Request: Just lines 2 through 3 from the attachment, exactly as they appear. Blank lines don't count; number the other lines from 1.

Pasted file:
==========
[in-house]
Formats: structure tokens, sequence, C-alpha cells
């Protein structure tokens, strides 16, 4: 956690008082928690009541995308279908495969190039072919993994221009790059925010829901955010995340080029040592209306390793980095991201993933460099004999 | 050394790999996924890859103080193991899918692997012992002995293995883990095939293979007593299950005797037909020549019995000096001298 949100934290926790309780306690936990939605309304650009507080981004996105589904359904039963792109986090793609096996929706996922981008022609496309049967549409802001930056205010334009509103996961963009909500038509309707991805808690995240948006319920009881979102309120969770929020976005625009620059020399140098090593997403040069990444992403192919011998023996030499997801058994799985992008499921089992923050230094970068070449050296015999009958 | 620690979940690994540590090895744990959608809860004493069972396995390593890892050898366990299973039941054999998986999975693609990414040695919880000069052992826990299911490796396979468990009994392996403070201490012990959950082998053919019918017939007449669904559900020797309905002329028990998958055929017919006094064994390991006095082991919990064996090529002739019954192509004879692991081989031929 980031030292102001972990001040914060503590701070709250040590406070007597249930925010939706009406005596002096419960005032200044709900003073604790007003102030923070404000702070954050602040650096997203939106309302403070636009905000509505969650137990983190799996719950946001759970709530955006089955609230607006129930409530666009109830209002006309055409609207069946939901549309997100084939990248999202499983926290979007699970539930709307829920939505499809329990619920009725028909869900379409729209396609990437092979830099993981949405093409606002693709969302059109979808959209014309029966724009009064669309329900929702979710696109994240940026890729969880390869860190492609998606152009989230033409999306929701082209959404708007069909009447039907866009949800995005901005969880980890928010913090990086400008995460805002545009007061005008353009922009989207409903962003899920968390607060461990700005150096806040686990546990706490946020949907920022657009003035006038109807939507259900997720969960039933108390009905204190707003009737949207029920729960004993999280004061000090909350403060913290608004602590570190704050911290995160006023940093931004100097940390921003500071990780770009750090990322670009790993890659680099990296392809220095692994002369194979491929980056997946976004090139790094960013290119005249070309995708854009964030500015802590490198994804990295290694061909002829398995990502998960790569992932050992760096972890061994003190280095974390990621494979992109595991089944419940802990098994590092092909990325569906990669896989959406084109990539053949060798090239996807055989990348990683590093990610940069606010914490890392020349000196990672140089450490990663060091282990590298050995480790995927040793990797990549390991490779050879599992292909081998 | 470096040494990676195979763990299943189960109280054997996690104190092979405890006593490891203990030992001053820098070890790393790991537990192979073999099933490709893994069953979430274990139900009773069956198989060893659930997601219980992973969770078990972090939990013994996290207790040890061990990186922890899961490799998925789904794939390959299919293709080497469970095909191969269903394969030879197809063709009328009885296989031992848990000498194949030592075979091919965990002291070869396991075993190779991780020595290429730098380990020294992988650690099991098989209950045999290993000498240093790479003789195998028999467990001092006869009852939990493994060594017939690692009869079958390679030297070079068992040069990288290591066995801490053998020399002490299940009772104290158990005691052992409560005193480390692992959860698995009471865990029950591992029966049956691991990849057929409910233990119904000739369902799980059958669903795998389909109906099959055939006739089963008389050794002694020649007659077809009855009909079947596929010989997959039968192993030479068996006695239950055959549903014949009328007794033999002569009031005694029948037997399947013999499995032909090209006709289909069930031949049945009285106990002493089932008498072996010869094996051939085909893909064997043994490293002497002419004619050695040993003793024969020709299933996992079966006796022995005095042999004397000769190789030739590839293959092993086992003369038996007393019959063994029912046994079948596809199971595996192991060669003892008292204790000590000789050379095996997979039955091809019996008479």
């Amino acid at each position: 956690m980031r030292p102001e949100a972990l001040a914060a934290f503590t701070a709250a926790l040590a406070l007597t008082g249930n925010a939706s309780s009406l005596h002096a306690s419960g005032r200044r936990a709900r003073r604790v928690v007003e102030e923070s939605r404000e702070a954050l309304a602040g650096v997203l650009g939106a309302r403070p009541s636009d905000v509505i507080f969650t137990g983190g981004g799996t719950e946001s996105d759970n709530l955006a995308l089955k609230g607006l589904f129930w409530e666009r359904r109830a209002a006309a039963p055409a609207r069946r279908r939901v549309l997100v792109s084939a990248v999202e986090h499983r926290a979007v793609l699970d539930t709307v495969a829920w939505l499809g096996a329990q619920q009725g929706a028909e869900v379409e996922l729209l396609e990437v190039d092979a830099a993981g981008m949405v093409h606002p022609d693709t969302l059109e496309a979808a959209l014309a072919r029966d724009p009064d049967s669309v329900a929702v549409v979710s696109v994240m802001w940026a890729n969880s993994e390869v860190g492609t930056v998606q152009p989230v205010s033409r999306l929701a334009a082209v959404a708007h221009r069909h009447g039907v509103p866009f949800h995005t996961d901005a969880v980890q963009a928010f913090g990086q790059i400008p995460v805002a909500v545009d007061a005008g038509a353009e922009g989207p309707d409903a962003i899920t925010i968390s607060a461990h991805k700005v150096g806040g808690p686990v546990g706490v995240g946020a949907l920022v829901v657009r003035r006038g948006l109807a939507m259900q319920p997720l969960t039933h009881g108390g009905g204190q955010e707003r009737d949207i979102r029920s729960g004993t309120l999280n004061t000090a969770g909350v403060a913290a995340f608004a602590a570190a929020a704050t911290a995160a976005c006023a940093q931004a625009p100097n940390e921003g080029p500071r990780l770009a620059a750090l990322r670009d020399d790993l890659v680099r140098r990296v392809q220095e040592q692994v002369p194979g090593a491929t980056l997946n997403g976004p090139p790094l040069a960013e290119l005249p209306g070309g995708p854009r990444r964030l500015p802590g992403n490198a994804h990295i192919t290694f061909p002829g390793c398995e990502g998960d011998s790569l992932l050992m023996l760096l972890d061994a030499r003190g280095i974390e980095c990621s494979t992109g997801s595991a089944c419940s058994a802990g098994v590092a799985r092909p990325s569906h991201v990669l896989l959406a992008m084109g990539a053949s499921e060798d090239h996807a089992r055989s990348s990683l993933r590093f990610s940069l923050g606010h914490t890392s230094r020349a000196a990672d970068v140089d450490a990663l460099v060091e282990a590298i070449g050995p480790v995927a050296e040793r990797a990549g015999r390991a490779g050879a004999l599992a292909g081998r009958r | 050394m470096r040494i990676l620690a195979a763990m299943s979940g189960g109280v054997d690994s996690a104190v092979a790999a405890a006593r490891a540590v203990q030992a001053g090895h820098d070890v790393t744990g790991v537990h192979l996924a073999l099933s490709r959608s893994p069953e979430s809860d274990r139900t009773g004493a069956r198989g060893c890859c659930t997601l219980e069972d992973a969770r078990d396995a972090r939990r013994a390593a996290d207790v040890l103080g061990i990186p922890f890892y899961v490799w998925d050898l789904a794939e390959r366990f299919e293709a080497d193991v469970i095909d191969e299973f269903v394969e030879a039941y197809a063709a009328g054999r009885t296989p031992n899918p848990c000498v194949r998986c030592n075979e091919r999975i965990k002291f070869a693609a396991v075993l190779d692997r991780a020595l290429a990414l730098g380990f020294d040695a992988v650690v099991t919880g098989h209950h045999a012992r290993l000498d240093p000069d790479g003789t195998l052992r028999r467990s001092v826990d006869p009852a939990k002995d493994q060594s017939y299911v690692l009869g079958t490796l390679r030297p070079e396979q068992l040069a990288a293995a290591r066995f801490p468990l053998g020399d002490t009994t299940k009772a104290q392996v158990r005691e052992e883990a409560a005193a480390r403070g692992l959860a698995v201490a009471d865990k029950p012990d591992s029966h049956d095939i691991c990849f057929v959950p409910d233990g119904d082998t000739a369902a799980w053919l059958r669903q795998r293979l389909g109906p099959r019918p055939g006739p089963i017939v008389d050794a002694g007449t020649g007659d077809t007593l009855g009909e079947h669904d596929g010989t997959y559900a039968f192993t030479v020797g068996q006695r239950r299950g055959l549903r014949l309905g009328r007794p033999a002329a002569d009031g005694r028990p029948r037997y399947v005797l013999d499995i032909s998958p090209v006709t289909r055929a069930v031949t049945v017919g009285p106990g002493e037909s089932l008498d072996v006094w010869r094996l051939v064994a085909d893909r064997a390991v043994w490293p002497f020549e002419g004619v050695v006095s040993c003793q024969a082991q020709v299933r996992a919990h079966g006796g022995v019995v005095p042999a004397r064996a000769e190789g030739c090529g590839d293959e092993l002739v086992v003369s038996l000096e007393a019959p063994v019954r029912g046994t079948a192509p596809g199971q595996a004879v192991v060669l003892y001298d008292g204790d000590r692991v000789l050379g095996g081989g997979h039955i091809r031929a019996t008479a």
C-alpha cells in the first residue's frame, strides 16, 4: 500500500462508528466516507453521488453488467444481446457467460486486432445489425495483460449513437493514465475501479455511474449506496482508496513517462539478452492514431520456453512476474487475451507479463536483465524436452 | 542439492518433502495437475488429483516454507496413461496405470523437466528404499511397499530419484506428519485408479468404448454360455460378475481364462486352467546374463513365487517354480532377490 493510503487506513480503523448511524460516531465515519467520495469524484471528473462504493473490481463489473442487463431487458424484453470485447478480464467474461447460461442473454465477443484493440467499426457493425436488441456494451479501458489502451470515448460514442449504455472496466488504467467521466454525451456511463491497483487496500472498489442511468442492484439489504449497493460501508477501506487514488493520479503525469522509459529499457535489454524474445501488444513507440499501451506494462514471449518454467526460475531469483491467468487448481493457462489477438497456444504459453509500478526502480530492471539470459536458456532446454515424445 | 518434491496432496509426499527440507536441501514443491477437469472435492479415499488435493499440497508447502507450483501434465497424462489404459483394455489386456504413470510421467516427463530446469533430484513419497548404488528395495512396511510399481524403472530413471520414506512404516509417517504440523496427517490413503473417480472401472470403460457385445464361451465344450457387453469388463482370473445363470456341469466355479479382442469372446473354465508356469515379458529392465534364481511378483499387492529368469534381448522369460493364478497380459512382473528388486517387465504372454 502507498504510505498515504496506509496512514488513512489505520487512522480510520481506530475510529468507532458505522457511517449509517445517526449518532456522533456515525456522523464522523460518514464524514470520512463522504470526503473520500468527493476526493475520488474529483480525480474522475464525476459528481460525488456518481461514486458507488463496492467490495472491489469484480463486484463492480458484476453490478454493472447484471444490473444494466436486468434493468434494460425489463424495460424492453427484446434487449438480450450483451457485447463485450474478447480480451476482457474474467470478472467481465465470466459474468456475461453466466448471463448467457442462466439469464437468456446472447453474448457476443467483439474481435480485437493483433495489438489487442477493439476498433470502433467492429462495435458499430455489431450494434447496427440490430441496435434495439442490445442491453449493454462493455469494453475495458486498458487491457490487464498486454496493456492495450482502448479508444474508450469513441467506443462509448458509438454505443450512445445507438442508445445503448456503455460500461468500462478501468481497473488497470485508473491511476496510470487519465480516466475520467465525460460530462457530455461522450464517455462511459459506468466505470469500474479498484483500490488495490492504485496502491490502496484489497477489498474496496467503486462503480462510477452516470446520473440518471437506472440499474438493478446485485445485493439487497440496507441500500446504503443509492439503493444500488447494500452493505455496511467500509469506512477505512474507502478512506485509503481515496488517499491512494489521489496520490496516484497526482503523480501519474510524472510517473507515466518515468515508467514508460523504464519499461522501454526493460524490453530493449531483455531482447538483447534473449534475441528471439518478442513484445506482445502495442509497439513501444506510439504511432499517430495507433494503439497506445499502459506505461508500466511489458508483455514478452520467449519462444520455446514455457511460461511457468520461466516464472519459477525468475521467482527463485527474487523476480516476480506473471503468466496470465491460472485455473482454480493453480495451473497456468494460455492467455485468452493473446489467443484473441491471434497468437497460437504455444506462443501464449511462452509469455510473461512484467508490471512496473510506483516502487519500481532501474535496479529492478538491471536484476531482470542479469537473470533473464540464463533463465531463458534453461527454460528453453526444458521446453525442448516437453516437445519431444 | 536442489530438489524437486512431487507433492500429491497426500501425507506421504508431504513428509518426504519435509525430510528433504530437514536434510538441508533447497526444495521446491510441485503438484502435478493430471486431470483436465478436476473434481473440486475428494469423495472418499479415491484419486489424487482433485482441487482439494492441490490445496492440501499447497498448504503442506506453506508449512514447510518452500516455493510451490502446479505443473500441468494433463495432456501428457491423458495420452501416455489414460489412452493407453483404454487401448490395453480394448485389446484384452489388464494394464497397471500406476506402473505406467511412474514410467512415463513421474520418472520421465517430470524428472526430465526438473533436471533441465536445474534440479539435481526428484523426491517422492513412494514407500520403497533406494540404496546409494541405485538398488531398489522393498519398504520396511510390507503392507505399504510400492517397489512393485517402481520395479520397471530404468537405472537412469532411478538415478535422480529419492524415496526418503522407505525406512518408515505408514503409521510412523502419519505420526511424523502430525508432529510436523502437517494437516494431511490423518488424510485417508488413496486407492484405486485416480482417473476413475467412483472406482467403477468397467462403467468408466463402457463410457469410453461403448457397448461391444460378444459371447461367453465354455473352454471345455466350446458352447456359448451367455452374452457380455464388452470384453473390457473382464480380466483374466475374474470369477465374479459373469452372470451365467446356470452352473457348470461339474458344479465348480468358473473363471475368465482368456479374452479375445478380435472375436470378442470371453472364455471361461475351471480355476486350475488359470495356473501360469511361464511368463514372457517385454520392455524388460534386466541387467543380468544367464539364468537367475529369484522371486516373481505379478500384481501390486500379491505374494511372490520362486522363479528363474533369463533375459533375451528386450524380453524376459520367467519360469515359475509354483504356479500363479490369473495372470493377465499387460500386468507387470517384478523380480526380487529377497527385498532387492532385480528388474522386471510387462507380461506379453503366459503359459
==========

Formats: structure tokens, sequence, C-alpha cells
């Protein structure tokens, strides 16, 4: 956690008082928690009541995308279908495969190039072919993994221009790059925010829901955010995340080029040592209306390793980095991201993933460099004999 | 050394790999996924890859103080193991899918692997012992002995293995883990095939293979007593299950005797037909020549019995000096001298 949100934290926790309780306690936990939605309304650009507080981004996105589904359904039963792109986090793609096996929706996922981008022609496309049967549409802001930056205010334009509103996961963009909500038509309707991805808690995240948006319920009881979102309120969770929020976005625009620059020399140098090593997403040069990444992403192919011998023996030499997801058994799985992008499921089992923050230094970068070449050296015999009958 | 620690979940690994540590090895744990959608809860004493069972396995390593890892050898366990299973039941054999998986999975693609990414040695919880000069052992826990299911490796396979468990009994392996403070201490012990959950082998053919019918017939007449669904559900020797309905002329028990998958055929017919006094064994390991006095082991919990064996090529002739019954192509004879692991081989031929 980031030292102001972990001040914060503590701070709250040590406070007597249930925010939706009406005596002096419960005032200044709900003073604790007003102030923070404000702070954050602040650096997203939106309302403070636009905000509505969650137990983190799996719950946001759970709530955006089955609230607006129930409530666009109830209002006309055409609207069946939901549309997100084939990248999202499983926290979007699970539930709307829920939505499809329990619920009725028909869900379409729209396609990437092979830099993981949405093409606002693709969302059109979808959209014309029966724009009064669309329900929702979710696109994240940026890729969880390869860190492609998606152009989230033409999306929701082209959404708007069909009447039907866009949800995005901005969880980890928010913090990086400008995460805002545009007061005008353009922009989207409903962003899920968390607060461990700005150096806040686990546990706490946020949907920022657009003035006038109807939507259900997720969960039933108390009905204190707003009737949207029920729960004993999280004061000090909350403060913290608004602590570190704050911290995160006023940093931004100097940390921003500071990780770009750090990322670009790993890659680099990296392809220095692994002369194979491929980056997946976004090139790094960013290119005249070309995708854009964030500015802590490198994804990295290694061909002829398995990502998960790569992932050992760096972890061994003190280095974390990621494979992109595991089944419940802990098994590092092909990325569906990669896989959406084109990539053949060798090239996807055989990348990683590093990610940069606010914490890392020349000196990672140089450490990663060091282990590298050995480790995927040793990797990549390991490779050879599992292909081998 | 470096040494990676195979763990299943189960109280054997996690104190092979405890006593490891203990030992001053820098070890790393790991537990192979073999099933490709893994069953979430274990139900009773069956198989060893659930997601219980992973969770078990972090939990013994996290207790040890061990990186922890899961490799998925789904794939390959299919293709080497469970095909191969269903394969030879197809063709009328009885296989031992848990000498194949030592075979091919965990002291070869396991075993190779991780020595290429730098380990020294992988650690099991098989209950045999290993000498240093790479003789195998028999467990001092006869009852939990493994060594017939690692009869079958390679030297070079068992040069990288290591066995801490053998020399002490299940009772104290158990005691052992409560005193480390692992959860698995009471865990029950591992029966049956691991990849057929409910233990119904000739369902799980059958669903795998389909109906099959055939006739089963008389050794002694020649007659077809009855009909079947596929010989997959039968192993030479068996006695239950055959549903014949009328007794033999002569009031005694029948037997399947013999499995032909090209006709289909069930031949049945009285106990002493089932008498072996010869094996051939085909893909064997043994490293002497002419004619050695040993003793024969020709299933996992079966006796022995005095042999004397000769190789030739590839293959092993086992003369038996007393019959063994029912046994079948596809199971595996192991060669003892008292204790000590000789050379095996997979039955091809019996008479």